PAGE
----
A subcutaneous injection of klotho elevated serum klotho levels in macaques to a therapeutic range predetermined in mice. Macaques that received klotho showed better working and spatial memory than those that received an inert substance. "Our data show that klotho enhanced cognition in aging rhesus macaques, an effect that persisted for at least two weeks in both the normal memory load and high memory load measures of memory," Dr Castner and her associates reported. "Klotho-mediated cognitive enhancement similarly persisted in mice for at least two weeks, suggesting organizational, longer-lasting and beneficial effects on the synapse and brain."

"Because klotho levels decrease in human aging, our data showing that a lower dose of klotho (comparable to five times baseline levels and similar to levels observed at birth) can enhance cognition in aged nonhuman primates suggest that peripheral treatment or replenishment with this endogenous hormone may prove therapeutic in aging humans," they concluded.

 

—D Dye

 

Quercetin supports post-exercise muscle recovery

July 05 2023. A systematic review and meta-analysis published in the July 2023 issue of Biology of Sport concluded that supplementing with the plant compound quercetin speeds muscle function recovery and reduces muscle soreness following exercise.

"Quercetin is one of the most frequently consumed flavonoids in the human diet and exerts a broad range of health-promoting physiological effects in humans," Daniel Rojano-Ortega, PhD, of University Pablo de Olavide in Seville, Spain and colleagues noted.

The researchers selected 13 studies that included a total of 249 men and women for their review. The studies compared the effects of quercetin supplementation to a placebo or control when administered prior to an exercise protocol designed to induce muscle damage. Twelve of the studies evaluated a quercetin dosage of 1,000 milligrams per day.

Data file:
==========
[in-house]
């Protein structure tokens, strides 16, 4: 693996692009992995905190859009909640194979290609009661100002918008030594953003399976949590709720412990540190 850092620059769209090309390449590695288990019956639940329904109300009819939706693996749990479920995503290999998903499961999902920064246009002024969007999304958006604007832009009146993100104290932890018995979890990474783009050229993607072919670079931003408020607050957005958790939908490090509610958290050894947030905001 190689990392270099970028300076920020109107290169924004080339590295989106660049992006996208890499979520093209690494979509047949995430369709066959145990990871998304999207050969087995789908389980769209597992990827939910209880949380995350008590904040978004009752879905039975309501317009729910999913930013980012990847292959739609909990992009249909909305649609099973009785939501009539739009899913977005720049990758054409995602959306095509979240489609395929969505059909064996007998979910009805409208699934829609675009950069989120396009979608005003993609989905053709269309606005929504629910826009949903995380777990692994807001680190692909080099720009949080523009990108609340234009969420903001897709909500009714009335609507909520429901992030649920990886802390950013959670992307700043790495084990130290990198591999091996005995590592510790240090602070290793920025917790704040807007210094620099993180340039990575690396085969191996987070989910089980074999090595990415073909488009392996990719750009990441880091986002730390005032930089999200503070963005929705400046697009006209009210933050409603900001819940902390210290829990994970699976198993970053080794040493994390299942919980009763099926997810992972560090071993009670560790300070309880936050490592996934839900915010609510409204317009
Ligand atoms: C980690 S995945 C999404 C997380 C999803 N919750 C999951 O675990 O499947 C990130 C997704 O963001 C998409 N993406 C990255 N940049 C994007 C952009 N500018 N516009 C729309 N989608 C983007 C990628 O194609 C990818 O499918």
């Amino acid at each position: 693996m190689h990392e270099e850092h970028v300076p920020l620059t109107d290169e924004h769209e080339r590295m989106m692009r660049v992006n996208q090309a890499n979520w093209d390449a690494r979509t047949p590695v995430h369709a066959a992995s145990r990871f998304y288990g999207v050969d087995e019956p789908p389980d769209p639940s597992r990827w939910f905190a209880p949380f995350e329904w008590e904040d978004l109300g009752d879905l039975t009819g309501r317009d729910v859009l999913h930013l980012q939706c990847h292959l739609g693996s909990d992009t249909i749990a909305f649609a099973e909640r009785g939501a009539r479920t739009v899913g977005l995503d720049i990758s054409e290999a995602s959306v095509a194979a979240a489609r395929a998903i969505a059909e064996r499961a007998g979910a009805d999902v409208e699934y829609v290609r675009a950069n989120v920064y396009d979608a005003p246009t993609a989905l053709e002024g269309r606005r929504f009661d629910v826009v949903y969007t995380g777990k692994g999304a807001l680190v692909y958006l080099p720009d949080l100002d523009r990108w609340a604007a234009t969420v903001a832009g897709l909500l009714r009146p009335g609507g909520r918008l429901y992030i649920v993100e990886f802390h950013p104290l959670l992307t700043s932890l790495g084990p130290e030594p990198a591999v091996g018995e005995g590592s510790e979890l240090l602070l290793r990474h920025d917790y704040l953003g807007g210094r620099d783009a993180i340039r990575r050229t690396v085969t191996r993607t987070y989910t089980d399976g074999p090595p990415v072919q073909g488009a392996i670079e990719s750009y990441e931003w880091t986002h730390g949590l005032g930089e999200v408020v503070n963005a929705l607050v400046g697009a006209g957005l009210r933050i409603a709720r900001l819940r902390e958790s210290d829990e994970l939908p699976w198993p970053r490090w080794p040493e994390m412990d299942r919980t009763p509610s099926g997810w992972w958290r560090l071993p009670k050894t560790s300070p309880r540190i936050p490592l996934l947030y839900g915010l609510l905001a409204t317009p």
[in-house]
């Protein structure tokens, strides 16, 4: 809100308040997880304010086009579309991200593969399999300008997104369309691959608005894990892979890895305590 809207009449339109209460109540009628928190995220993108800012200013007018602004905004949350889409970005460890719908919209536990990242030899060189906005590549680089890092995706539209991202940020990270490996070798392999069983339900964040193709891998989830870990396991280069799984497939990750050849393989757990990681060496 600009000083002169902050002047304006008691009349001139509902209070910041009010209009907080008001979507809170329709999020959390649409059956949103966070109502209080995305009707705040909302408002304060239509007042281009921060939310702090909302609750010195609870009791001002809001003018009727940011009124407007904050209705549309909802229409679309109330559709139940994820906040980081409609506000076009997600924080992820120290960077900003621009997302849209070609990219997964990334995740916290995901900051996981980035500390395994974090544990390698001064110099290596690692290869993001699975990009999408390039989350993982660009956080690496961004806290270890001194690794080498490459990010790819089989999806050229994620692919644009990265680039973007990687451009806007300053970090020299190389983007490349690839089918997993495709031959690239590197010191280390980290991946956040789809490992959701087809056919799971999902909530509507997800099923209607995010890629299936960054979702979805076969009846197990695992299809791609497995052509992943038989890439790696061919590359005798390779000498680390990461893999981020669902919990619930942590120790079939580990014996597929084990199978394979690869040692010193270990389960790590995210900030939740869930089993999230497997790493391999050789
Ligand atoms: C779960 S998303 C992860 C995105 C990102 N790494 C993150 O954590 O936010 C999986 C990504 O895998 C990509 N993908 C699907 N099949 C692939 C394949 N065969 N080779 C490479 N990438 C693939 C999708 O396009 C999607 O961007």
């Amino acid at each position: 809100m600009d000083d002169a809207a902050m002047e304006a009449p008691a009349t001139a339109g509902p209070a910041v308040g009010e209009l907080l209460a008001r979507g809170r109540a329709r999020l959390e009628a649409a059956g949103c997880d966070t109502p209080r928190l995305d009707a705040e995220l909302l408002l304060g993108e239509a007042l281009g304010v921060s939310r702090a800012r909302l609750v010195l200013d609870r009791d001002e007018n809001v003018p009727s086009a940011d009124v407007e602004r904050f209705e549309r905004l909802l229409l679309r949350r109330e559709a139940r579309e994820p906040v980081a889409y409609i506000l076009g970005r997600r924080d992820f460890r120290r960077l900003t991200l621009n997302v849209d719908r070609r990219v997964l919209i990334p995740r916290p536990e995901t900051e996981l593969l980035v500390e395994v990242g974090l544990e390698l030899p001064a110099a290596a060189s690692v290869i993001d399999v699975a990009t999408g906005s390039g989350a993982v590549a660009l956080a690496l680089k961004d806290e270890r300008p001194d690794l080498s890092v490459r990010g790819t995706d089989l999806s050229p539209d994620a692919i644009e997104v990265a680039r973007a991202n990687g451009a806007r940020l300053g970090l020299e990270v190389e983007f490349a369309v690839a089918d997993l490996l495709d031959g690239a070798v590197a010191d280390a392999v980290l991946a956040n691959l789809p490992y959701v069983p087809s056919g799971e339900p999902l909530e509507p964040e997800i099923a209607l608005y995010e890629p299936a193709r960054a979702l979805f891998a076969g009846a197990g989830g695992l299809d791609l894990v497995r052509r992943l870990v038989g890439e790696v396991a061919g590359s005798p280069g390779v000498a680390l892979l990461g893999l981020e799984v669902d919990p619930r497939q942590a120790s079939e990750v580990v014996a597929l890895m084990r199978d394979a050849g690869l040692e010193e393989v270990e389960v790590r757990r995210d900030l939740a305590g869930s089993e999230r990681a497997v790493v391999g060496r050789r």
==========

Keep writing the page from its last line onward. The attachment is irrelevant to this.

Among the five studies that assessed muscle function, four studies found significant improvement among groups that received quercetin compared with the control groups. Meta-analysis of the four studies that evaluated muscle soreness revealed a decrease in association with quercetin supplementation. Pooled analysis of six studies that measured creatine kinase, a marker of muscle tissue damage, found a significant decrease 24 hours to 48 hours after exercise among participants who received quercetin. Post-exercise oxidative stress was also lowered in association with quercetin.

"Our findings suggest that quercetin supplementation may accelerate recovery of muscle function and attenuate muscle damage and muscle soreness following strenuous exercise," Dr Rojano-Ortega and his associates wrote. "Our results also suggest that quercetin supplementation is associated with reduced oxidative stress and increased antioxidant capacity. Therefore, quercetin supplementation is a good strategy to accelerate the recovery of muscle function."

 

—D Dye

 

Mediterranean diet plus AREDS supplements slows macular degeneration

July 03 2023. The July–August 2023 issue of In Vivo reported the findings of a study that evaluated the effects of consuming a nutritional supplement based on the AREDS (Age-related Eye Disease Study) 2 formula and/or a Mediterranean diet on the progression of age-related macular degeneration (AMD), a leading cause of visual impairment. Benefits were revealed for either treatment, but the greatest reduction in progression occurred among patients who consumed both.

The study included 164 men and women with early or intermediate dry AMD. Dietary questionnaires completed at enrollment were assessed for adherence to a Mediterranean diet, which is characterized by an abundance of vegetables, fruit, whole grains, beans, nuts and seeds, olive oil as a primary source of fat, low to moderate amounts of poultry, fish, eggs and dairy products, and low intake of red meat and sweets. One hundred thirty-seven patients were using AREDS 2 supplements (containing lutein, zeaxanthin, vitamin C, vitamin E, zinc and copper) for over six months. Patients received eye examinations at the beginning of the study and at one year.

Sixty-five percent of supplement users and 67% of those with high Mediterranean diet adherence showed improvement or stabilization of AMD at one year. Patients who used supplements for longer than six months were 8.2 times more likely to have slowed the progression of AMD than those who failed to use them.

Among the group who had high adherence to the diet and used AREDS 2 supplements, 74.3% stabilized or improved. Compared with those who did not use supplements or adhere to the diet, their likelihood of slowing AMD was 24.5 times higher.

"Adopting a Mediterranean-type diet and complementing it with antioxidant supplement may play an important role in the risk of progression to advanced stages of AMD," the authors concluded.

 

—D Dye

 

What's Hot Archive